- Sparling JJ, Lewis I, Ramey CT, Wasik BH, Bryant DM, LaVange LM. Partners: A curriculum to help premature, low birthweight infants get off to a good start. Topics in Early Childhood Special Education 1991;11(1):36-55.
- Berlin LJ, O’Neal CR, Brooks-Gunn J. What makes early intervention programs work? The program, its participants, and their interaction. Zero to Three 1998;18(4):4-15.
- Liaw FR, Meisels SJ, Brooks-Gunn J. The effects of experience of early intervention on low birth weight, premature children: The Infant Health & Development Program. Early Childhood Research Quarterly 1995;10(4):405-431.
- Constantine WL, Haynes CW, Spiker D, Kendall-Tackett K, Constantine NA. Recruitment and retention in a clinical trial for low birth weight, premature infants. Journal of Developmental and Behavioral Pediatrics 1993;14(1):1-7.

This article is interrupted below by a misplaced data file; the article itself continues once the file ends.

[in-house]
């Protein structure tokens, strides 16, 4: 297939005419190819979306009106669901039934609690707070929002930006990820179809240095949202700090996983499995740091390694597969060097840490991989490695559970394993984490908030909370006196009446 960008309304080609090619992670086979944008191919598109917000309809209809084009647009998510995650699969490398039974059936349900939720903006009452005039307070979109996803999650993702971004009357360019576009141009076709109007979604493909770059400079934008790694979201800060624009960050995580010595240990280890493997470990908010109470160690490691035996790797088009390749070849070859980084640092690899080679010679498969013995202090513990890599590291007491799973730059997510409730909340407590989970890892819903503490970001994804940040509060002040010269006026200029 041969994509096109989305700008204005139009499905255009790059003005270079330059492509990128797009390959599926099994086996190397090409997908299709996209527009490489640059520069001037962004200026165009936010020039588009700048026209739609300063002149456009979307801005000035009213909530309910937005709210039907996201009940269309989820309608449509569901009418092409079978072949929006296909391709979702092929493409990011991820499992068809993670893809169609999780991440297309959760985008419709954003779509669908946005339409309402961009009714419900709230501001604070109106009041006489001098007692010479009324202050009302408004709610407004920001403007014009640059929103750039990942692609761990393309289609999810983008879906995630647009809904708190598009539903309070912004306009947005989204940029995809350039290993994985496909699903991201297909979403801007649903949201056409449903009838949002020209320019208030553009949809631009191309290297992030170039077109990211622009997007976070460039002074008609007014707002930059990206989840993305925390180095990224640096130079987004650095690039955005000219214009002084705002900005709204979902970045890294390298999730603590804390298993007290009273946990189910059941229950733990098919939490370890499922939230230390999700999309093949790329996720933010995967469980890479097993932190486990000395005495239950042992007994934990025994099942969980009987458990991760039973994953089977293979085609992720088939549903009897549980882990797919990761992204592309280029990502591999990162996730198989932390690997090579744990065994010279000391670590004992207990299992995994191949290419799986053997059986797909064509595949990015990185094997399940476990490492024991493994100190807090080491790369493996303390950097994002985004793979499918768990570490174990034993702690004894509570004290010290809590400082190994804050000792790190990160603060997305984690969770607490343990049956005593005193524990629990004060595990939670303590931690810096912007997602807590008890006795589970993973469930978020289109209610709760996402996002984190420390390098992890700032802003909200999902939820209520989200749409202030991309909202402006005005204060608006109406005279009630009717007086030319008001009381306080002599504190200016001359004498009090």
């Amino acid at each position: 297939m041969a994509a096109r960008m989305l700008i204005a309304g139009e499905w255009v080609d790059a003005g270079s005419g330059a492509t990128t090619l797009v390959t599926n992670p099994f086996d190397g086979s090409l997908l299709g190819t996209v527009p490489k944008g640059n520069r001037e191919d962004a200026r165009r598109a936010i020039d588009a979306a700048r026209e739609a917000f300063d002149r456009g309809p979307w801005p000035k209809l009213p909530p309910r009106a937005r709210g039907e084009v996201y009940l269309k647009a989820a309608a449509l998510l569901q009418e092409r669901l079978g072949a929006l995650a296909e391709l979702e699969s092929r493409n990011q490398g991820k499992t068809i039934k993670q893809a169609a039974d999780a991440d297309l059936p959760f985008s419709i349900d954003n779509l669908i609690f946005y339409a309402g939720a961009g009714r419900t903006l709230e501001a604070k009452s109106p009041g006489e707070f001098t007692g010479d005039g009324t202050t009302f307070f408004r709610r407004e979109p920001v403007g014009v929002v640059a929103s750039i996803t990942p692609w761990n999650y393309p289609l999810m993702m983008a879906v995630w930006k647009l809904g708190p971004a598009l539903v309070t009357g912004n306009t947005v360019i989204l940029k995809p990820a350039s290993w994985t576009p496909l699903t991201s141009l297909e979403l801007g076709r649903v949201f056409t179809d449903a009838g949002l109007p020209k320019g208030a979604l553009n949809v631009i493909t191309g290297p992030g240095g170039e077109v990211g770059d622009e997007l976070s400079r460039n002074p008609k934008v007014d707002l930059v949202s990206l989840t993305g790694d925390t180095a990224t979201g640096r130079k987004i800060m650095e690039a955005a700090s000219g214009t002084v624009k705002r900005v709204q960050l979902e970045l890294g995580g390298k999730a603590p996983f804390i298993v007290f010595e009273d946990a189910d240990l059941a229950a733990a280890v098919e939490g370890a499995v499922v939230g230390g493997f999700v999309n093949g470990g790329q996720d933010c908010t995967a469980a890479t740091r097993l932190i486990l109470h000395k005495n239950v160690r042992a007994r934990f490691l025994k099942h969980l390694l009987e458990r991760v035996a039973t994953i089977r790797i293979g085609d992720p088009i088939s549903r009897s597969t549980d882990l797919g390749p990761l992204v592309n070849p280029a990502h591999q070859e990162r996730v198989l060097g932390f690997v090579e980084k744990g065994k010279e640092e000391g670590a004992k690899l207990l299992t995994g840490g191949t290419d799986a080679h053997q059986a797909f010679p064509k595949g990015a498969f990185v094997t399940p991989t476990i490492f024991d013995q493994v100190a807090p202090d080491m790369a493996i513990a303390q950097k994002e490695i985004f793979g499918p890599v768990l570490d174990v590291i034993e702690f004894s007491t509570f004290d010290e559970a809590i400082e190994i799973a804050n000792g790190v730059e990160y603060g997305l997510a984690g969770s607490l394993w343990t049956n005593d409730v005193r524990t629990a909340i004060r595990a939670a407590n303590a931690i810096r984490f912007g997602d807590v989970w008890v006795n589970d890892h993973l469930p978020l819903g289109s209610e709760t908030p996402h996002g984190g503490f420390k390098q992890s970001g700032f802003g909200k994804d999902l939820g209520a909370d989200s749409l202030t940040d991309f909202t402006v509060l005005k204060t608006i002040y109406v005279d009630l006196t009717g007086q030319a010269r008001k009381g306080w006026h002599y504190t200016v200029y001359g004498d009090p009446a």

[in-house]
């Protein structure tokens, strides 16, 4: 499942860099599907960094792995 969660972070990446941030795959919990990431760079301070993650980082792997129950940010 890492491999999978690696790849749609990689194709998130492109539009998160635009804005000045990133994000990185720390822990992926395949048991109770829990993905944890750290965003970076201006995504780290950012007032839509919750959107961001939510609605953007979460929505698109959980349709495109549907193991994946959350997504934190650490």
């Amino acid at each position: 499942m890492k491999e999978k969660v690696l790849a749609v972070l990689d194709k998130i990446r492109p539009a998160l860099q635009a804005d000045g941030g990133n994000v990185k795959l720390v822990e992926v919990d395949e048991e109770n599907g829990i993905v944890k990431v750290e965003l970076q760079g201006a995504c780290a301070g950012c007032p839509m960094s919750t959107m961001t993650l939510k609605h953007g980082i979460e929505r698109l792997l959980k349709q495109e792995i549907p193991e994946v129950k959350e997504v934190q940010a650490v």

- Gomby DS, Larner MB, Stevenson CS, Lewit EM, Behrman RE. Long-term outcomes of early childhood programs: Analysis and recommendations. Future of Children 1995;5(3):6-24.
How to cite this article:
Klebanov PK. Evaluating Early Childhood Intervention Programs: Comments on Kitzman, Knitzer, and Lipman and Boyle. In: Tremblay RE, Boivin M, Peters RDeV, eds. Encyclopedia on Early Childhood Development [online]. http://www.child-encyclopedia.com/low-income-and-pregnancy/according-experts/evaluating-early-childhood-intervention-programs-comments. Updated August 2007. Accessed April 9, 2020.